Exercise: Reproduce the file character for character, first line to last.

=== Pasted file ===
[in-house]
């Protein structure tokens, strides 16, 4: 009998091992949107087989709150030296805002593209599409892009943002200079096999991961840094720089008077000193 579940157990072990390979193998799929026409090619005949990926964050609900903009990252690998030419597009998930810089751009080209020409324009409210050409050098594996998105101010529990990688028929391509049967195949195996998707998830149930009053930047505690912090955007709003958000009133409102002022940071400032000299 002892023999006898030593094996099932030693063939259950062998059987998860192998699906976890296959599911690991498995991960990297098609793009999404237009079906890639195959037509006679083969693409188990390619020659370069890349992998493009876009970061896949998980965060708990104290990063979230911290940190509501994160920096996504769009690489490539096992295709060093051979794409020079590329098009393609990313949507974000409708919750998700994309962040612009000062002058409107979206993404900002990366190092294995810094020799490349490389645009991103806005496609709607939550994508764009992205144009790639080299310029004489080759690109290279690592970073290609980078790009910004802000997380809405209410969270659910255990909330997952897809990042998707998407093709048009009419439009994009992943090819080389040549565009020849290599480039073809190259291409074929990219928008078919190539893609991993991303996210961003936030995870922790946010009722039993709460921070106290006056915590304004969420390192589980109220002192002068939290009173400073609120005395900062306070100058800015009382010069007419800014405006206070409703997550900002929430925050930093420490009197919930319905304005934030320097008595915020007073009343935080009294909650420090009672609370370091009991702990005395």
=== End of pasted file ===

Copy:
[in-house]
């Protein structure tokens, strides 16, 4: 009998091992949107087989709150030296805002593209599409892009943002200079096999991961840094720089008077000193 579940157990072990390979193998799929026409090619005949990926964050609900903009990252690998030419597009998930810089751009080209020409324009409210050409050098594996998105101010529990990688028929391509049967195949195996998707998830149930009053930047505690912090955007709003958000009133409102002022940071400032000299 002892023999006898030593094996099932030693063939259950062998059987998860192998699906976890296959599911690991498995991960990297098609793009999404237009079906890639195959037509006679083969693409188990390619020659370069890349992998493009876009970061896949998980965060708990104290990063979230911290940190509501994160920096996504769009690489490539096992295709060093051979794409020079590329098009393609990313949507974000409708919750998700994309962040612009000062002058409107979206993404900002990366190092294995810094020799490349490389645009991103806005496609709607939550994508764009992205144009790639080299310029004489080759690109290279690592970073290609980078790009910004802000997380809405209410969270659910255990909330997952897809990042998707998407093709048009009419439009994009992943090819080389040549565009020849290599480039073809190259291409074929990219928008078919190539893609991993991303996210961003936030995870922790946010009722039993709460921070106290006056915590304004969420390192589980109220002192002068939290009173400073609120005395900062306070100058800015009382010069007419800014405006206070409703997550900002929430925050930093420490009197919930319905304005934030320097008595915020007073009343935080009294909650420090009672609370370091009991702990005395």